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Azealia Banks Doesn't Need Your Love

Slay-Z is the provocative rapper's strongest work to date

Whatever Azealia Banks does, she does it in all caps. A year and a half ago, the 24-year-old New York MC slung what was once meant to be her major-label debut onto Twitter without warning, issuing Broke With Expensive Taste on her own terms after a messy split from Universal Music Group. Now that she’s free of her contract, she returns with Slay-Z, her most focused work to date.

Broke With Expensive Taste and Banks’s 2012 tape Fantasea were both genre-busting playgrounds, sprawling and open enough for her to tease experimental facets of her voice. She’s since honed her hooks and her lyrics, condensing the space she needs to execute the most powerful tricks she’s got in her songwriting arsenal. Slay-Z is a tapered dart of dance-pop, trance, and house stitched together under Banks’s sharp-toothed bars. It’s eight tracks and 27 minutes long, with no filler and no space for messing around.

Banks’s music has always hit somewhere between a smirking leer and a plea for empathy. There’s menace and intent in the way she carves out her syllables when she raps, and vulnerability in how she sings. Slay-Z doles out both emotional extremes in abundance, offering the boot-stomping, no-fucks-given “Skylar Diggins” alongside the melancholy trance cut “Used to Being Alone.” “How does it feel to treat me the way you do?” Banks whispers while the beats swell, bringing the album’s emotional peak.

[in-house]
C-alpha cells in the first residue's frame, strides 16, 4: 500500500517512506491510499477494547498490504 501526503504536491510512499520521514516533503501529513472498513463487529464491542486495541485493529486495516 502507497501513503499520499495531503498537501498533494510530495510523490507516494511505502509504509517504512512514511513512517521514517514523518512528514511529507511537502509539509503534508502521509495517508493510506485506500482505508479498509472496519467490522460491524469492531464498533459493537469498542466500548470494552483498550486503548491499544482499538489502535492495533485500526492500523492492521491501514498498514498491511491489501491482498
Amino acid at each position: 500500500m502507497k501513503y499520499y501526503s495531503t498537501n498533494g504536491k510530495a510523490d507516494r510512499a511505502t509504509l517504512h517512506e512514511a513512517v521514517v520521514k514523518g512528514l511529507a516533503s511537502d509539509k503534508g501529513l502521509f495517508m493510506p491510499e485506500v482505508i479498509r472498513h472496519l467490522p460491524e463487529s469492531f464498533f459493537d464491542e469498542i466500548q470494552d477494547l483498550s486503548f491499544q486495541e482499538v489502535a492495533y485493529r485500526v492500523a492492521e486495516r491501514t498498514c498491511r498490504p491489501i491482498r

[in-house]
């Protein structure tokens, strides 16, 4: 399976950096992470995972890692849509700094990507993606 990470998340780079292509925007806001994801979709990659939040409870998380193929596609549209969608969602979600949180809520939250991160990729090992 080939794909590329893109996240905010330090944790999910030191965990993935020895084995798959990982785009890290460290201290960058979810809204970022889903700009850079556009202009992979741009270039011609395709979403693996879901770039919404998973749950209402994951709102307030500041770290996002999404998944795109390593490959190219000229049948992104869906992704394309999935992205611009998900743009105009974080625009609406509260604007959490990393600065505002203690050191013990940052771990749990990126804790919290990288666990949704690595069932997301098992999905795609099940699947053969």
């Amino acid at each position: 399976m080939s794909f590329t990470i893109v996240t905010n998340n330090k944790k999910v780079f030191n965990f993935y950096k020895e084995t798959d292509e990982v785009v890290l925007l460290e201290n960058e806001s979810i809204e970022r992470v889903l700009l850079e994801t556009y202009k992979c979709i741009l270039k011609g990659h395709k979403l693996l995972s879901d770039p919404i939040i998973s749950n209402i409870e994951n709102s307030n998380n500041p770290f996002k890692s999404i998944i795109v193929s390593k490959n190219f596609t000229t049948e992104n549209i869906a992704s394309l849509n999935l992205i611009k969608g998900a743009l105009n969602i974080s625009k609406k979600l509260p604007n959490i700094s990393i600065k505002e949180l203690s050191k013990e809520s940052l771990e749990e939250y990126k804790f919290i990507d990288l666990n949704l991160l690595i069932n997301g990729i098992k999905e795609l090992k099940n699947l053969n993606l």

Whether lashing out or nursing her own wounds, Banks places her emotional core on the dance floor, the site where individual boundaries slip and NSA intimacy becomes possible. Despite their ferocity, most of her songs have historically been too heady to work as proper club music without a remix assist. Banks used to rap from inside a layer of self-protective irony, lacing jokes and absurdity into her whirlwind tracks. While Slay-Z is often earnestly bitter, Banks rafts it on joy, giving into her purest pop instincts without reservation.

None of this would work if Banks didn’t come armed with a slew of infectious melodies and biting beats assisted by producers like emerging New York duo Fame School and Canadian innovator Kaytranada. Banks picks collaborators who push her music to its extreme edges – and her edges are nothing if not extreme. The rapper routinely comes under fire for offenses that range from defending Bill Cosby, supporting Trump, and flinging anti-gay slurs to calling for the rape of Sarah Palin to allegedly committing assault; her social media presence adds another contentious layer to the portrait we can extract from her music of who she is as a real, flesh-and-blood artist. But Slay-Z is bigger than Banks herself. Her music is inextricable from its origin, but it also encompasses far more than the persona she flaunts online. On Twitter, she flippantly alienates even her most die-hard stans; yet on Slay-Z she opens herself up to us candidly, lays bare her wounds, and invites us to inspect them. She’s the opposite of a media-hardened rapper like Eminem, who saves his harshest words for the mic. Banks lets the venom out on her own time; her music is for sharing her power, not brandishing it.

She amplifies that dynamic on the mixtape’s centerpiece, “The Big Big Beat,” a masterwork of thick Chicago house bass and stuttering samples tangled up with her New York bars. She knows what you think of her, but she's not letting that stop her. “Here comes the big bad witch on the big big beat,” she raps. Go along for the ride or don’t. You can’t touch her either way.